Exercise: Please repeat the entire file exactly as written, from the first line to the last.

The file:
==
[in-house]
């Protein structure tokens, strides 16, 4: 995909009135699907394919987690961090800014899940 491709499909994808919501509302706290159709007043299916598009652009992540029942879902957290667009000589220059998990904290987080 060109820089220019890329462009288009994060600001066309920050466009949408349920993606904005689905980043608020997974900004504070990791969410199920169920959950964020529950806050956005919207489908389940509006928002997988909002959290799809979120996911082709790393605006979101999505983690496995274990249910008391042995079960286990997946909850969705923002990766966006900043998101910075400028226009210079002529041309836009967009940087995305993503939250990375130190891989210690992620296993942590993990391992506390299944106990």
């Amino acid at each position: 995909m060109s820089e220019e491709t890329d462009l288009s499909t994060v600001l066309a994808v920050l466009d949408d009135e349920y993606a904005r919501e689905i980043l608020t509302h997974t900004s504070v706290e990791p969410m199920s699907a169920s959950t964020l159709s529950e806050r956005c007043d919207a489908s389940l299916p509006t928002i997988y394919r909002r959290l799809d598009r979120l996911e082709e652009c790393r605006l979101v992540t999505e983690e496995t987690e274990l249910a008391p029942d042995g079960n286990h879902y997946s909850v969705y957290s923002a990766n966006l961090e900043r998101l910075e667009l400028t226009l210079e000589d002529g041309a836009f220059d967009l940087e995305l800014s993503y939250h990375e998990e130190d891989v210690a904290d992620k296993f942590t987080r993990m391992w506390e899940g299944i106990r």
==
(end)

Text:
[in-house]
């Protein structure tokens, strides 16, 4: 995909009135699907394919987690961090800014899940 491709499909994808919501509302706290159709007043299916598009652009992540029942879902957290667009000589220059998990904290987080 060109820089220019890329462009288009994060600001066309920050466009949408349920993606904005689905980043608020997974900004504070990791969410199920169920959950964020529950806050956005919207489908389940509006928002997988909002959290799809979120996911082709790393605006979101999505983690496995274990249910008391042995079960286990997946909850969705923002990766966006900043998101910075400028226009210079002529041309836009967009940087995305993503939250990375130190891989210690992620296993942590993990391992506390299944106990």
């Amino acid at each position: 995909m060109s820089e220019e491709t890329d462009l288009s499909t994060v600001l066309a994808v920050l466009d949408d009135e349920y993606a904005r919501e689905i980043l608020t509302h997974t900004s504070v706290e990791p969410m199920s699907a169920s959950t964020l159709s529950e806050r956005c007043d919207a489908s389940l299916p509006t928002i997988y394919r909002r959290l799809d598009r979120l996911e082709e652009c790393r605006l979101v992540t999505e983690e496995t987690e274990l249910a008391p029942d042995g079960n286990h879902y997946s909850v969705y957290s923002a990766n966006l961090e900043r998101l910075e667009l400028t226009l210079e000589d002529g041309a836009f220059d967009l940087e995305l800014s993503y939250h990375e998990e130190d891989v210690a904290d992620k296993f942590t987080r993990m391992w506390e899940g299944i106990r």